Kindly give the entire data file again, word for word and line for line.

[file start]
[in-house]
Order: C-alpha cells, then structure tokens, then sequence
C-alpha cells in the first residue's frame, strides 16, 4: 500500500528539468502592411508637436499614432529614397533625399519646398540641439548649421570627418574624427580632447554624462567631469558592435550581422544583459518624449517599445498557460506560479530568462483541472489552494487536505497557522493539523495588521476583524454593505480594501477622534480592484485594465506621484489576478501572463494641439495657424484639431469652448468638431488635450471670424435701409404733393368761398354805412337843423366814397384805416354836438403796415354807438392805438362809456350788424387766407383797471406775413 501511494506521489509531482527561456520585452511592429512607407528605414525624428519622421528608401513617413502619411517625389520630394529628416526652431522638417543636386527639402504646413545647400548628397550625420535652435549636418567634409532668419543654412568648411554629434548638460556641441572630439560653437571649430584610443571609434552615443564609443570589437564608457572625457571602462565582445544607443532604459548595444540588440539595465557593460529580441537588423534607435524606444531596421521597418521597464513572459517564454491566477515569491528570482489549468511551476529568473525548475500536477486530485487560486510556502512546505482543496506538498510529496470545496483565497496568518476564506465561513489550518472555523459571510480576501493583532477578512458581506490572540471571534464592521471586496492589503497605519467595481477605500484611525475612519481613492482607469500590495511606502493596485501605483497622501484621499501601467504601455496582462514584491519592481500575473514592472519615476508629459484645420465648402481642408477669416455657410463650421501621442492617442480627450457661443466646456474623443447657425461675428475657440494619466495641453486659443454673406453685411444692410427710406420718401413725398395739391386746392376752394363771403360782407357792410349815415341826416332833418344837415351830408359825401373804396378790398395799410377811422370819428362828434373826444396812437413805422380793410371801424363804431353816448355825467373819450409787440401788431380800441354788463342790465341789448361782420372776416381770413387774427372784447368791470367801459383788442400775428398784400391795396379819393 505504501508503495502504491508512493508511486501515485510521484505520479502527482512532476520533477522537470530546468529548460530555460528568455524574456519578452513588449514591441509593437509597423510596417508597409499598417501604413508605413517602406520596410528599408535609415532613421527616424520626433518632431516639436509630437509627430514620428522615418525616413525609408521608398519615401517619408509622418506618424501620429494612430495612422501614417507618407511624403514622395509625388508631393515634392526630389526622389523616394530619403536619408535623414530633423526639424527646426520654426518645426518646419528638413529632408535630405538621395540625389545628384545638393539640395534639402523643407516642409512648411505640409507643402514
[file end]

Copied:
[in-house]
Order: C-alpha cells, then structure tokens, then sequence
C-alpha cells in the first residue's frame, strides 16, 4: 500500500528539468502592411508637436499614432529614397533625399519646398540641439548649421570627418574624427580632447554624462567631469558592435550581422544583459518624449517599445498557460506560479530568462483541472489552494487536505497557522493539523495588521476583524454593505480594501477622534480592484485594465506621484489576478501572463494641439495657424484639431469652448468638431488635450471670424435701409404733393368761398354805412337843423366814397384805416354836438403796415354807438392805438362809456350788424387766407383797471406775413 501511494506521489509531482527561456520585452511592429512607407528605414525624428519622421528608401513617413502619411517625389520630394529628416526652431522638417543636386527639402504646413545647400548628397550625420535652435549636418567634409532668419543654412568648411554629434548638460556641441572630439560653437571649430584610443571609434552615443564609443570589437564608457572625457571602462565582445544607443532604459548595444540588440539595465557593460529580441537588423534607435524606444531596421521597418521597464513572459517564454491566477515569491528570482489549468511551476529568473525548475500536477486530485487560486510556502512546505482543496506538498510529496470545496483565497496568518476564506465561513489550518472555523459571510480576501493583532477578512458581506490572540471571534464592521471586496492589503497605519467595481477605500484611525475612519481613492482607469500590495511606502493596485501605483497622501484621499501601467504601455496582462514584491519592481500575473514592472519615476508629459484645420465648402481642408477669416455657410463650421501621442492617442480627450457661443466646456474623443447657425461675428475657440494619466495641453486659443454673406453685411444692410427710406420718401413725398395739391386746392376752394363771403360782407357792410349815415341826416332833418344837415351830408359825401373804396378790398395799410377811422370819428362828434373826444396812437413805422380793410371801424363804431353816448355825467373819450409787440401788431380800441354788463342790465341789448361782420372776416381770413387774427372784447368791470367801459383788442400775428398784400391795396379819393 505504501508503495502504491508512493508511486501515485510521484505520479502527482512532476520533477522537470530546468529548460530555460528568455524574456519578452513588449514591441509593437509597423510596417508597409499598417501604413508605413517602406520596410528599408535609415532613421527616424520626433518632431516639436509630437509627430514620428522615418525616413525609408521608398519615401517619408509622418506618424501620429494612430495612422501614417507618407511624403514622395509625388508631393515634392526630389526622389523616394530619403536619408535623414530633423526639424527646426520654426518645426518646419528638413529632408535630405538621395540625389545628384545638393539640395534639402523643407516642409512648411505640409507643402514